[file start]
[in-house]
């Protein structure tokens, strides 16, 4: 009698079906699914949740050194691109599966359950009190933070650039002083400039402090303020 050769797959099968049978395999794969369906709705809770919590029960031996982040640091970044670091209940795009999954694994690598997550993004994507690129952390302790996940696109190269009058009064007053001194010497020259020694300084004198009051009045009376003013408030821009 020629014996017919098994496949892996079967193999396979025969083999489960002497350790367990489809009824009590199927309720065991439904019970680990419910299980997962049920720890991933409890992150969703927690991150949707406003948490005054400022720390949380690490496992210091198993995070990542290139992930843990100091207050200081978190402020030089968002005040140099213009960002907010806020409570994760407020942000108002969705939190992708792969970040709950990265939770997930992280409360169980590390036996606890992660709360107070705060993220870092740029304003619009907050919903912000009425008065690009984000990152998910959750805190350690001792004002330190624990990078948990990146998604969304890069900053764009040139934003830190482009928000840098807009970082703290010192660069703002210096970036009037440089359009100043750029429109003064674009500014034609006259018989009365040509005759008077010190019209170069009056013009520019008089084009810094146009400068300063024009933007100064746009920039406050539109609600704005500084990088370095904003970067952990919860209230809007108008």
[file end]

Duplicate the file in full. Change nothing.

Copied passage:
[in-house]
């Protein structure tokens, strides 16, 4: 009698079906699914949740050194691109599966359950009190933070650039002083400039402090303020 050769797959099968049978395999794969369906709705809770919590029960031996982040640091970044670091209940795009999954694994690598997550993004994507690129952390302790996940696109190269009058009064007053001194010497020259020694300084004198009051009045009376003013408030821009 020629014996017919098994496949892996079967193999396979025969083999489960002497350790367990489809009824009590199927309720065991439904019970680990419910299980997962049920720890991933409890992150969703927690991150949707406003948490005054400022720390949380690490496992210091198993995070990542290139992930843990100091207050200081978190402020030089968002005040140099213009960002907010806020409570994760407020942000108002969705939190992708792969970040709950990265939770997930992280409360169980590390036996606890992660709360107070705060993220870092740029304003619009907050919903912000009425008065690009984000990152998910959750805190350690001792004002330190624990990078948990990146998604969304890069900053764009040139934003830190482009928000840098807009970082703290010192660069703002210096970036009037440089359009100043750029429109003064674009500014034609006259018989009365040509005759008077010190019209170069009056013009520019008089084009810094146009400068300063024009933007100064746009920039406050539109609600704005500084990088370095904003970067952990919860209230809007108008």